Thursday, 1 August 2019

Interview with filmmaker Chephrena Mbouombouo

AMARANTHINE will be screening at the Straight-Jacket Guerrilla Film Festival

*How did you get into making films? I was watching Titanic for the 20th time or something and I thought to myself "I want to do this". Tell stories that make people feel but in the exact opposite way.

*What inspired you to make your movie? There was this performance by the glam/glitter rock band The Sweet on Top of the Pops in the '70s that I watched religiously. It was the song Blockbuster and the bass player was decked out in a glam rockified Nazi uniform--silver platforms, red swastika armband and a Hitler moustache. I was so interested by the fact that he could perform like that on TV and what that meant during the times. So I delved into researching swastikas worn by punks during the seventies and the story for AMARANTHINE  was built around that.

*How has your style evolved? I used to be a lot more impulsive and think a lot less about themes and what things meant when I was making films. I just made them, it was very visceral. Now after hearing people's critique and input on what my films were about I am evolving my filmmaking style. It is still extremely "campy, satiric, and unique" but more of an organized chaos now than just chaos.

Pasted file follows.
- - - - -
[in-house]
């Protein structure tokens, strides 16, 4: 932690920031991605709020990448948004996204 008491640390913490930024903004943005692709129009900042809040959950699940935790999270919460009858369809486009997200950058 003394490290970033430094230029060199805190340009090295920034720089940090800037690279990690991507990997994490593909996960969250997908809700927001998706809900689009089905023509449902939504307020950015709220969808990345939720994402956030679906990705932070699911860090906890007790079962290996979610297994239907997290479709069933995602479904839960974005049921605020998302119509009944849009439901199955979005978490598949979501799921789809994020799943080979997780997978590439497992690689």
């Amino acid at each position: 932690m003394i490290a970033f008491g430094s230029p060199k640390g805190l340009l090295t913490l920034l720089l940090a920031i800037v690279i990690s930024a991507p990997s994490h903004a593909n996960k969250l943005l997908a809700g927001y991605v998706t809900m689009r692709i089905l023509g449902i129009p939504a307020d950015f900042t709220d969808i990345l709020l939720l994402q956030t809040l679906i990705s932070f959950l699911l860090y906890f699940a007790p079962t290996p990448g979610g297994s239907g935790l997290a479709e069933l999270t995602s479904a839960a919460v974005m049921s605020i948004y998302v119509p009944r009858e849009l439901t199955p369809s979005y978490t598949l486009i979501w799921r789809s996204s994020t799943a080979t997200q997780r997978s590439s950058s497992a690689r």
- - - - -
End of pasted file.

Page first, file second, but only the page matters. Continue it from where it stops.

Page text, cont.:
*Tell us any strange or funny stories while making the film? I don't really like to sugarcoat things especially when it's about racism. So I remember a certain moment when shooting a scene with three Nazi boys. I made a small cameo as a bartender. The three Nazi boys were enjoying there time at the bar when the main one calls out to me for more drinks. I remember I told him to be as rude as possible to me when calling me over, telling him that Donovan (the Nazi character) would throw out a certain slur towards the black bartender. He was very hesitant in doing that, but I said that it would make me very happy. So we shot the scene and he said it and I couldn't have been more happy. After we cut, he crumbled, said he felt so awful, I comforted him and gave him a hug.

*The Misrule Film Movement & Pink8 manifesto bring what to mind? Making movies with what's in front of you basically. I remembered when I first started plotting scene design and art direction for AMARANTHINE I knew I would never be able to make an authentic looking '70s film set in London. So I thought, screw that, if I can't make it look authentic I won't even try, I'll create my own world. I'll make it look like cardboard plastered together and fake nature. And I think that's kind of what the whole manifesto is about. Telling a story with no budget but with whatever resources are available to the average person. It's truly punk.

*What can we expect from your next film?
More vengeance against racism and sexism but funnier and probably told through the eyes of ten year old kids this time.